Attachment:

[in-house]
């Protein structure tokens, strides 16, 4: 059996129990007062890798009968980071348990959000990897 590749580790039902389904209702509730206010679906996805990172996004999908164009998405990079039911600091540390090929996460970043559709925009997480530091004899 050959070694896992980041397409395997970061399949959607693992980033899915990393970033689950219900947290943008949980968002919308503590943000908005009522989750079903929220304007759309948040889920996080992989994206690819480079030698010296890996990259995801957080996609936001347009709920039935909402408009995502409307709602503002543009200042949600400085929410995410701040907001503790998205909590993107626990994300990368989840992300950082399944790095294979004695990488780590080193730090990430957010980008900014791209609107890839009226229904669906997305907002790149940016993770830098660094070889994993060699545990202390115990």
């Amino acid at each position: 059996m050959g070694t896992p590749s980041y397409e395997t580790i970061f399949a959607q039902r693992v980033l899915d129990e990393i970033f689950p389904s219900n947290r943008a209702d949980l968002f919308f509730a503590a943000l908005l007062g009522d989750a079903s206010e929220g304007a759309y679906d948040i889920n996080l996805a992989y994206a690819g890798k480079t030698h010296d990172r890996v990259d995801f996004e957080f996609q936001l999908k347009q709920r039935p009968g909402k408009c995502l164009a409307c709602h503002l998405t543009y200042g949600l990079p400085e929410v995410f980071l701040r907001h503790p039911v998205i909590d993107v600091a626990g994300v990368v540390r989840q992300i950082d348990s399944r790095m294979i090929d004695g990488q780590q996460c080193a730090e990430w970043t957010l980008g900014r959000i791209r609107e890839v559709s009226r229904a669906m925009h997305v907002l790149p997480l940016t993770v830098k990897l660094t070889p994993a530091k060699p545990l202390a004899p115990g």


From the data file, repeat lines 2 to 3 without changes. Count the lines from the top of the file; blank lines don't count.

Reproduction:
């Protein structure tokens, strides 16, 4: 059996129990007062890798009968980071348990959000990897 590749580790039902389904209702509730206010679906996805990172996004999908164009998405990079039911600091540390090929996460970043559709925009997480530091004899 050959070694896992980041397409395997970061399949959607693992980033899915990393970033689950219900947290943008949980968002919308503590943000908005009522989750079903929220304007759309948040889920996080992989994206690819480079030698010296890996990259995801957080996609936001347009709920039935909402408009995502409307709602503002543009200042949600400085929410995410701040907001503790998205909590993107626990994300990368989840992300950082399944790095294979004695990488780590080193730090990430957010980008900014791209609107890839009226229904669906997305907002790149940016993770830098660094070889994993060699545990202390115990």
């Amino acid at each position: 059996m050959g070694t896992p590749s980041y397409e395997t580790i970061f399949a959607q039902r693992v980033l899915d129990e990393i970033f689950p389904s219900n947290r943008a209702d949980l968002f919308f509730a503590a943000l908005l007062g009522d989750a079903s206010e929220g304007a759309y679906d948040i889920n996080l996805a992989y994206a690819g890798k480079t030698h010296d990172r890996v990259d995801f996004e957080f996609q936001l999908k347009q709920r039935p009968g909402k408009c995502l164009a409307c709602h503002l998405t543009y200042g949600l990079p400085e929410v995410f980071l701040r907001h503790p039911v998205i909590d993107v600091a626990g994300v990368v540390r989840q992300i950082d348990s399944r790095m294979i090929d004695g990488q780590q996460c080193a730090e990430w970043t957010l980008g900014r959000i791209r609107e890839v559709s009226r229904a669906m925009h997305v907002l790149p997480l940016t993770v830098k990897l660094t070889p994993a530091k060699p545990l202390a004899p115990g």